Imagine you and your best furry friend throwing balls in the garden. Imagine your furry friend being overly excited when you walk through the door, when you stand up from your chair, or even when you just look at them. They’re cute, fluffy and adorable. They couldn’t even kill that fly they chased for hours!
Well at a Singapore Airshow this week, Honeywell (A defense contractor) revealed a kit that turns your fluffy and cute pet, into combat trained, camera-equipped scouts for disaster relief, or even war.
The device is called K9 C2SA, and was spotted by defense science this week. The name stands for dog (K9), command and control (C2) and situational awareness (SA). Although it is a failed trademark name, it is a very complicated way to say “dog that responds to orders and can record video”.
Defense news reports “the system includes real time high-resolution video that includes a video stream, day and infrared (IR) illuminated night video, and a recording system. The dog can be located with a remotely controlled IR beacon, IR illuminator, and amber chest light.”
The kit weighs under four pounds and works from a distance of over 800 feet so that signals travel easily from the canine friend to the equipment. There are four buzzers connected to the equipment, to allow silent signals to the dogs. Extensive training is of course required, but this could mean that dogs could respond to these silent signals and know to investigate further, or even a warning of danger. The cameras will then relay the information to the humans who are at a safer distance away.
The dogs are of course aren’t being used for any reason. Dogs can travel to many areas where humans cannot such as navigating through small openings in defenses or underbrush. Honeywell isn’t the first person to catch onto the idea, as last year, a visual engineer revealed their “Cerberus” harness kit for canines.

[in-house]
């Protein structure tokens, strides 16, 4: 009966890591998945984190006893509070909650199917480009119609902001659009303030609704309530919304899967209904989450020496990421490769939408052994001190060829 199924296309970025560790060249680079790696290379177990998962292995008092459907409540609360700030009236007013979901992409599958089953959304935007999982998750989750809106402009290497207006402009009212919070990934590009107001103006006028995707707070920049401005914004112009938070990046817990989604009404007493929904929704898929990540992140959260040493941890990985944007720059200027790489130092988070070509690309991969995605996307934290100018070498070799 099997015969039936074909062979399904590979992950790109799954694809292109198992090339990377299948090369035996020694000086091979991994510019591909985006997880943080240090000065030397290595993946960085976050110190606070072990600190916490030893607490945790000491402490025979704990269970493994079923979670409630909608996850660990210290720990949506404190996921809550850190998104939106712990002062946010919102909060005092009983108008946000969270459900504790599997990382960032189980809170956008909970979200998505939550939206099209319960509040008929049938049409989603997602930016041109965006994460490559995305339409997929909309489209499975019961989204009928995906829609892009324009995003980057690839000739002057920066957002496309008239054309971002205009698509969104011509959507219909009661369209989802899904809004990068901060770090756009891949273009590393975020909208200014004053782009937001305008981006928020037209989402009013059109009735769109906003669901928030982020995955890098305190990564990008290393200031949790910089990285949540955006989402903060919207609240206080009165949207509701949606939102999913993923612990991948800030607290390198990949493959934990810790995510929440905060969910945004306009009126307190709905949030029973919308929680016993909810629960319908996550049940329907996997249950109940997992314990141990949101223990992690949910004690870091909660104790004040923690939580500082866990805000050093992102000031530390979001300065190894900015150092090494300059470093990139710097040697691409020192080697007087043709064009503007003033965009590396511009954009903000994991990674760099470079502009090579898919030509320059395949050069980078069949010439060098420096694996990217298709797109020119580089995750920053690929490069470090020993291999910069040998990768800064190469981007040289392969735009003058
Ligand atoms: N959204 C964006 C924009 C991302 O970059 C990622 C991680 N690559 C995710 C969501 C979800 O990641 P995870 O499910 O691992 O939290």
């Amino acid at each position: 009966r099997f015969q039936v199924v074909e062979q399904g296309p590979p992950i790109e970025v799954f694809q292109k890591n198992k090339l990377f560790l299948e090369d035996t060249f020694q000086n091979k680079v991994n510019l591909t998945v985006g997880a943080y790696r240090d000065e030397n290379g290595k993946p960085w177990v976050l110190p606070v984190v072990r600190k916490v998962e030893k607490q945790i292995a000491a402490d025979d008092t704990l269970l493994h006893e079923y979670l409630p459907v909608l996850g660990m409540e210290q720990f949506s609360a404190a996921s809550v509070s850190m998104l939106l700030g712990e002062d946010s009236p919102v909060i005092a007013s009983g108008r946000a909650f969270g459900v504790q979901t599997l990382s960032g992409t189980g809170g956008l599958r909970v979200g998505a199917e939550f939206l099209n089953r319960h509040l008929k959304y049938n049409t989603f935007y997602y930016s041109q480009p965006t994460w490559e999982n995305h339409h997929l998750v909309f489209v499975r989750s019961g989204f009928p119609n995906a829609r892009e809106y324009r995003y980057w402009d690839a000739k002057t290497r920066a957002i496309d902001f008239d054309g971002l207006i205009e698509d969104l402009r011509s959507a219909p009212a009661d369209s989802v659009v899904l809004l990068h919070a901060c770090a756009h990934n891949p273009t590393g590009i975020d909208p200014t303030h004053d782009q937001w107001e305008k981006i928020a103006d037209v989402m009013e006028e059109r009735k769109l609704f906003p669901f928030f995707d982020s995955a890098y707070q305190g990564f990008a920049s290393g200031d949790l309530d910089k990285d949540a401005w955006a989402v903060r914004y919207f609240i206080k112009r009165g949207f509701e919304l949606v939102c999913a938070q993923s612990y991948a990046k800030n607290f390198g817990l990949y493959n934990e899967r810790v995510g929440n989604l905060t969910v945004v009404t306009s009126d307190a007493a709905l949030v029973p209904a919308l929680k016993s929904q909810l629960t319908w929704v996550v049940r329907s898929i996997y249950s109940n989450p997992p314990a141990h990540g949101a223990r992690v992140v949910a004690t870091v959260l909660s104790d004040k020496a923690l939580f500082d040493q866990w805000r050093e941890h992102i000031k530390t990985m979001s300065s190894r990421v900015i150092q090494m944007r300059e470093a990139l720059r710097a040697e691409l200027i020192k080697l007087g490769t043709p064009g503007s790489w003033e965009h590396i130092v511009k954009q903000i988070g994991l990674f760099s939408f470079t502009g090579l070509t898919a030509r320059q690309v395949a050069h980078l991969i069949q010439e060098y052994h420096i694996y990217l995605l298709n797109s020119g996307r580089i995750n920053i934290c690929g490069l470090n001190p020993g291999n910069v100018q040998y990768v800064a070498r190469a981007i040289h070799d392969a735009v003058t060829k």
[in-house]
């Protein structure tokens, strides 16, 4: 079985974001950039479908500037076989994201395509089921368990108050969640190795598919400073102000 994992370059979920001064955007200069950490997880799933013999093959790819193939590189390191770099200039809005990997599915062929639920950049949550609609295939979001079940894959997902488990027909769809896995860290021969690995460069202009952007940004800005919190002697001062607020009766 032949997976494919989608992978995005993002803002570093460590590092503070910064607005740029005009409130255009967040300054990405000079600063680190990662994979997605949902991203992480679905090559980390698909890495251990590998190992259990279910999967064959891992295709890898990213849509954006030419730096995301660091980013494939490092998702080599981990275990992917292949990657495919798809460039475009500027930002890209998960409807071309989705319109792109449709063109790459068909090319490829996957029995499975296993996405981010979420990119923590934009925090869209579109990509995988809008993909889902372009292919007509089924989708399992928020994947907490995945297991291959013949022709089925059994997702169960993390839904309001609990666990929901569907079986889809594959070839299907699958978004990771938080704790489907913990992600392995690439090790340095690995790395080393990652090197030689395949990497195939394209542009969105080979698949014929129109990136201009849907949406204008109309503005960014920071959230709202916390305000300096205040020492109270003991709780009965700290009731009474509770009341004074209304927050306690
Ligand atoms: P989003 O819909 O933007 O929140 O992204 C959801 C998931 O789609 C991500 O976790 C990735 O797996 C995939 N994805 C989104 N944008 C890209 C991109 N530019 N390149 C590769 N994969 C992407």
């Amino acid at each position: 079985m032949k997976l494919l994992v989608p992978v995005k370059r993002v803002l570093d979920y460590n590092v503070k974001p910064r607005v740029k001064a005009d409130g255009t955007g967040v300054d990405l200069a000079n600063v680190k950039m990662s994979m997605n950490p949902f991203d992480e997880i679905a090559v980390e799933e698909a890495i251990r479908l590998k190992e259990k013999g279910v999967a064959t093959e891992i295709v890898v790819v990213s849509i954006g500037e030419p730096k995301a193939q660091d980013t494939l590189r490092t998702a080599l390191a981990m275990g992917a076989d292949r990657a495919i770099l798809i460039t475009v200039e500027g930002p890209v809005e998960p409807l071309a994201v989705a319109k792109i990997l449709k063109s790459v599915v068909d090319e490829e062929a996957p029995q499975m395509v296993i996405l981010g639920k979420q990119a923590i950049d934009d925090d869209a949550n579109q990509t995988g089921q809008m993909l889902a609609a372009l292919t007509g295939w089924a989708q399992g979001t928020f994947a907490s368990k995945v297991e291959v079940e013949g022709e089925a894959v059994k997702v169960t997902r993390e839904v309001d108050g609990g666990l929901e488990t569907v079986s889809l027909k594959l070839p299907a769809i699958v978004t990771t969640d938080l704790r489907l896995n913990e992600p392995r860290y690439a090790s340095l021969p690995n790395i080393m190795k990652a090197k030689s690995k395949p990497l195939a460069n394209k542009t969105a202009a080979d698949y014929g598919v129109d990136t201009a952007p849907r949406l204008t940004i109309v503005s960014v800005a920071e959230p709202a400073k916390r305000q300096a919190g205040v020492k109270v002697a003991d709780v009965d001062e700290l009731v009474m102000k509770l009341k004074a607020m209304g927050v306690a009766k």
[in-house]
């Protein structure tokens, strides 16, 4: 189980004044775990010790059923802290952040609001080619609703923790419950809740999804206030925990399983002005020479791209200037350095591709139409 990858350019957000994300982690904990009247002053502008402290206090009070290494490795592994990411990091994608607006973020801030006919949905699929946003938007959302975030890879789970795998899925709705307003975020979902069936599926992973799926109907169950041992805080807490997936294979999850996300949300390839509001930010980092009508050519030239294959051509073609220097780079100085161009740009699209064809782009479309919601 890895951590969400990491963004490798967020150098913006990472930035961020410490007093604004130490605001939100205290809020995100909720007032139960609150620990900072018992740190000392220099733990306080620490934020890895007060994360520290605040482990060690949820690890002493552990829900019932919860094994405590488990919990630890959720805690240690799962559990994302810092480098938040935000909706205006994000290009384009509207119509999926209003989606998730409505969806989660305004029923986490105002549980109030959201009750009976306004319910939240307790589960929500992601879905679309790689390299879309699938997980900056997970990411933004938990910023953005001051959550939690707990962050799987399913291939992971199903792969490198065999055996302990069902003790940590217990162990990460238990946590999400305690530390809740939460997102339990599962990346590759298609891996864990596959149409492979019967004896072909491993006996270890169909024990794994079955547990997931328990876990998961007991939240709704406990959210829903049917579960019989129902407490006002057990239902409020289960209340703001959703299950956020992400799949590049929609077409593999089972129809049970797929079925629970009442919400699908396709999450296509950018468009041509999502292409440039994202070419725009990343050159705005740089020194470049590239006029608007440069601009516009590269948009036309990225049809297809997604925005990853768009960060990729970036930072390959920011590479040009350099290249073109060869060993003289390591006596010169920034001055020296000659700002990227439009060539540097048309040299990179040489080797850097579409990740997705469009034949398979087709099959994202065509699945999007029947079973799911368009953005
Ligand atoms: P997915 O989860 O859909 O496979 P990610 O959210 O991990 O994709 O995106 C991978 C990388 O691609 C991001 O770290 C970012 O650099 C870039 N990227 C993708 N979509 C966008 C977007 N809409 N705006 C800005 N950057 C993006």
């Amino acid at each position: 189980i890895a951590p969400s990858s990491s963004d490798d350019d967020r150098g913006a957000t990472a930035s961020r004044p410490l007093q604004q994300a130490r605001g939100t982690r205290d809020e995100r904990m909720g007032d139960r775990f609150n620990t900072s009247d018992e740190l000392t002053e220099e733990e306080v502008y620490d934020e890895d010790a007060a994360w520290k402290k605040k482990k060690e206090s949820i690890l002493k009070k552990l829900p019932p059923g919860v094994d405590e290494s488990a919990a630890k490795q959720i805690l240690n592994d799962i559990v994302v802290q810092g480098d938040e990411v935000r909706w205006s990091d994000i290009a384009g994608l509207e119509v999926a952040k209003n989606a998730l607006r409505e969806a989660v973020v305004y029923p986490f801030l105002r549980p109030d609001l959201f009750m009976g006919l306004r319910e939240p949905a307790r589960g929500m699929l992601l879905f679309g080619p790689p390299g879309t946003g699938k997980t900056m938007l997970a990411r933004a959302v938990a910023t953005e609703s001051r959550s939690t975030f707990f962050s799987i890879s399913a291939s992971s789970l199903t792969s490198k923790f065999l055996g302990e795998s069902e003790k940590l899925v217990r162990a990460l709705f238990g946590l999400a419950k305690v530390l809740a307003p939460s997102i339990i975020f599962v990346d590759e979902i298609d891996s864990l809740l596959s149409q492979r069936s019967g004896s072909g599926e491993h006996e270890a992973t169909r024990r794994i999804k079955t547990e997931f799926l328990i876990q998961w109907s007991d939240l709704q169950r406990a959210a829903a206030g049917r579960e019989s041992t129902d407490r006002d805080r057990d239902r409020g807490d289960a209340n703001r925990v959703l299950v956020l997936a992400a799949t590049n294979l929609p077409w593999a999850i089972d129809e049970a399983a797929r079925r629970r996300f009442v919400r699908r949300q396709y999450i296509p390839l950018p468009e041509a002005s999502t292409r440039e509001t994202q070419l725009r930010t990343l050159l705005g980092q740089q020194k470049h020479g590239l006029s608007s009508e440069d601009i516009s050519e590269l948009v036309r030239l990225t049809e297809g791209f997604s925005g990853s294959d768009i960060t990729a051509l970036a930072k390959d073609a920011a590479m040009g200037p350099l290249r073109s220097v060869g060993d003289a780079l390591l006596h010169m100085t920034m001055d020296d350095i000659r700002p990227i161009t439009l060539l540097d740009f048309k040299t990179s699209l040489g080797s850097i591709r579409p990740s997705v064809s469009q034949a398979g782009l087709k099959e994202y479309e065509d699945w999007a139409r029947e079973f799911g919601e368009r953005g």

Although dogs don’t seem the greatest asset, they are in fact easily trained with the best dog trainers only needing several hours to pick up the simplest of responses. With constant training, a fluffy best friend, could be fully trained in the field within a few days. With great response times, and a loud warning signal, hundreds of lives could be saved with just one bark.
This isn’t the first time we have seen dogs out on the field, with man’s best friend being used in airports to check passengers luggage for contraband such as drugs, and even being used to sniff out explosives. Armed with their own bullet proof vests, and extensive training, these dogs are patrons of their own arts. Dogs winning medals for saving lives is a common occurrence so it’s no surprising that someone has taken it to the next level.
Of course, imagining your fluffy friend as an animal of war can be difficult, but with technology progressing in this area, the safety of not just humans is being testing to its limits.